123 of 143 people found the following review helpful
Storytelling doesn't have to shout,
This review is from: Everything Is Illuminated: A Novel (Paperback)
Somewhere, buried in Everything is Illuminated is a poignant, moving, original story about a man searching for the woman who saved his Grandfather from the Nazis. Aiding him in his search is the most endearing character in the novel, Alex, who writes English by always searching for a thesaurus term to replace the plain original word - resulting in a highly entertaining brand of comically prolix English. This device is the best narration technique in the novel (although not, as many critics in the blurb claim, a linguistic achievement on a par with Burgess in A Clockwork Orange).
The rest of the novel, however, is taken up with an aggressive array of flashy modern narrative devices - magic realism, hysterical realism, Jewish confession etc., all of which blast the reader with great 'look at me' demonstrations of the writer's virtuosity, but lack any sense of pacing, rhythm, balance and poise.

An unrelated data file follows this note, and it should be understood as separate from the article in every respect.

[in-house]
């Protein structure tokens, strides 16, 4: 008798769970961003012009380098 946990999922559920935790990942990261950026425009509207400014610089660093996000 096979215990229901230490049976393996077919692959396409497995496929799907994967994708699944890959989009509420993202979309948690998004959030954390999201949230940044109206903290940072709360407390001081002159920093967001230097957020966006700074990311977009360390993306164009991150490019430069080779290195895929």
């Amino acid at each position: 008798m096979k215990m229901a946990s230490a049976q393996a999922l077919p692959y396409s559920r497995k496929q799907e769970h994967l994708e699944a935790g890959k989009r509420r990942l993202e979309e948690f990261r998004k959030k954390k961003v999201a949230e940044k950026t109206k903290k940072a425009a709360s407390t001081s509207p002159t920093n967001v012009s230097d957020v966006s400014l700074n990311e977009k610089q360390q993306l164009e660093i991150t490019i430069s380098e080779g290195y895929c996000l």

The principal gripe I have with modern novels such as this, is that in such a competitive, overcrowded market, young writers feel pressured to burst out with something dazzling and innovative, often invoking a range of literary techniques (as Foer does) without really understanding how they can be used most effectively. If the New York publishing scene was less preoccupied with hyping up flashy new bestsellers, and let talented young writers develop slowly, modern novels might have a chance to display some of the quiet literary inspiration that is the hallmark of past masterpieces.
Sort: Oldest first | Newest first
Showing 1-2 of 2 posts in this discussion
Initial post: Sep 29, 2007 1:05:00 PM PDT
K. Mallery says:
This is an excellent and insightful review.
In reply to an earlier post on Apr 14, 2010 7:57:03 PM PDT
Secret Santa says:
I agree. Excellent review, putting the book in context. The reviewer is exactly right.
‹ Previous 1 Next ›